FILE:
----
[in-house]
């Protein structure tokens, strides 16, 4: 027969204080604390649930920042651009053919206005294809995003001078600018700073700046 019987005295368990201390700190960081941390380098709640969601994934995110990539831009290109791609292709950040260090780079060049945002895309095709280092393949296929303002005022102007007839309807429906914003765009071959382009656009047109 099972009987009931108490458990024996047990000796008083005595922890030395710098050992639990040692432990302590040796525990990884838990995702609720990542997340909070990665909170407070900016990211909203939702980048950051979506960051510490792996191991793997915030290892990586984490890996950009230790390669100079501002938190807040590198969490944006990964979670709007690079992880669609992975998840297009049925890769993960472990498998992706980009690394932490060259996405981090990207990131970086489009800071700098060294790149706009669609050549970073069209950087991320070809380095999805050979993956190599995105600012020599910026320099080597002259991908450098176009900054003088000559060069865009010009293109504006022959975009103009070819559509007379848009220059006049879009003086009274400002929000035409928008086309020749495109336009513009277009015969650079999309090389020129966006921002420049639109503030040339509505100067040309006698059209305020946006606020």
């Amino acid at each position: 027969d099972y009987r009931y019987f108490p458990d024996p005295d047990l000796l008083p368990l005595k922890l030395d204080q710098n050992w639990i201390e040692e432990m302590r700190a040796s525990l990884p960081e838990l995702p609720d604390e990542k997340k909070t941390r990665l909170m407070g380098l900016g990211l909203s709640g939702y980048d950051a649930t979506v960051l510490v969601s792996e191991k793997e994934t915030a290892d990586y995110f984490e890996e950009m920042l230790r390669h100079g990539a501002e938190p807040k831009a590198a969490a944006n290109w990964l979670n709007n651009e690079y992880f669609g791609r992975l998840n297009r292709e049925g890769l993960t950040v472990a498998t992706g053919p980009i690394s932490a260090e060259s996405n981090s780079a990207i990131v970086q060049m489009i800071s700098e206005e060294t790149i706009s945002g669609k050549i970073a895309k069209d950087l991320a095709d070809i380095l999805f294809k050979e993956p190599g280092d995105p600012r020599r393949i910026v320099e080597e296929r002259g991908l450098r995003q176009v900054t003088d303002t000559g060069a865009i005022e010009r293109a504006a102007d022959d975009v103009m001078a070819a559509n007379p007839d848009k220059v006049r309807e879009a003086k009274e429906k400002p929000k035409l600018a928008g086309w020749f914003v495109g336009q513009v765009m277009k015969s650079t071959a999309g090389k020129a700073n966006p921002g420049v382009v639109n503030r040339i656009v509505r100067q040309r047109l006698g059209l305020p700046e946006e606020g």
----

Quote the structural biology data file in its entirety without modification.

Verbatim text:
[in-house]
């Protein structure tokens, strides 16, 4: 027969204080604390649930920042651009053919206005294809995003001078600018700073700046 019987005295368990201390700190960081941390380098709640969601994934995110990539831009290109791609292709950040260090780079060049945002895309095709280092393949296929303002005022102007007839309807429906914003765009071959382009656009047109 099972009987009931108490458990024996047990000796008083005595922890030395710098050992639990040692432990302590040796525990990884838990995702609720990542997340909070990665909170407070900016990211909203939702980048950051979506960051510490792996191991793997915030290892990586984490890996950009230790390669100079501002938190807040590198969490944006990964979670709007690079992880669609992975998840297009049925890769993960472990498998992706980009690394932490060259996405981090990207990131970086489009800071700098060294790149706009669609050549970073069209950087991320070809380095999805050979993956190599995105600012020599910026320099080597002259991908450098176009900054003088000559060069865009010009293109504006022959975009103009070819559509007379848009220059006049879009003086009274400002929000035409928008086309020749495109336009513009277009015969650079999309090389020129966006921002420049639109503030040339509505100067040309006698059209305020946006606020």
């Amino acid at each position: 027969d099972y009987r009931y019987f108490p458990d024996p005295d047990l000796l008083p368990l005595k922890l030395d204080q710098n050992w639990i201390e040692e432990m302590r700190a040796s525990l990884p960081e838990l995702p609720d604390e990542k997340k909070t941390r990665l909170m407070g380098l900016g990211l909203s709640g939702y980048d950051a649930t979506v960051l510490v969601s792996e191991k793997e994934t915030a290892d990586y995110f984490e890996e950009m920042l230790r390669h100079g990539a501002e938190p807040k831009a590198a969490a944006n290109w990964l979670n709007n651009e690079y992880f669609g791609r992975l998840n297009r292709e049925g890769l993960t950040v472990a498998t992706g053919p980009i690394s932490a260090e060259s996405n981090s780079a990207i990131v970086q060049m489009i800071s700098e206005e060294t790149i706009s945002g669609k050549i970073a895309k069209d950087l991320a095709d070809i380095l999805f294809k050979e993956p190599g280092d995105p600012r020599r393949i910026v320099e080597e296929r002259g991908l450098r995003q176009v900054t003088d303002t000559g060069a865009i005022e010009r293109a504006a102007d022959d975009v103009m001078a070819a559509n007379p007839d848009k220059v006049r309807e879009a003086k009274e429906k400002p929000k035409l600018a928008g086309w020749f914003v495109g336009q513009v765009m277009k015969s650079t071959a999309g090389k020129a700073n966006p921002g420049v382009v639109n503030r040339i656009v509505r100067q040309r047109l006698g059209l305020p700046e946006e606020g």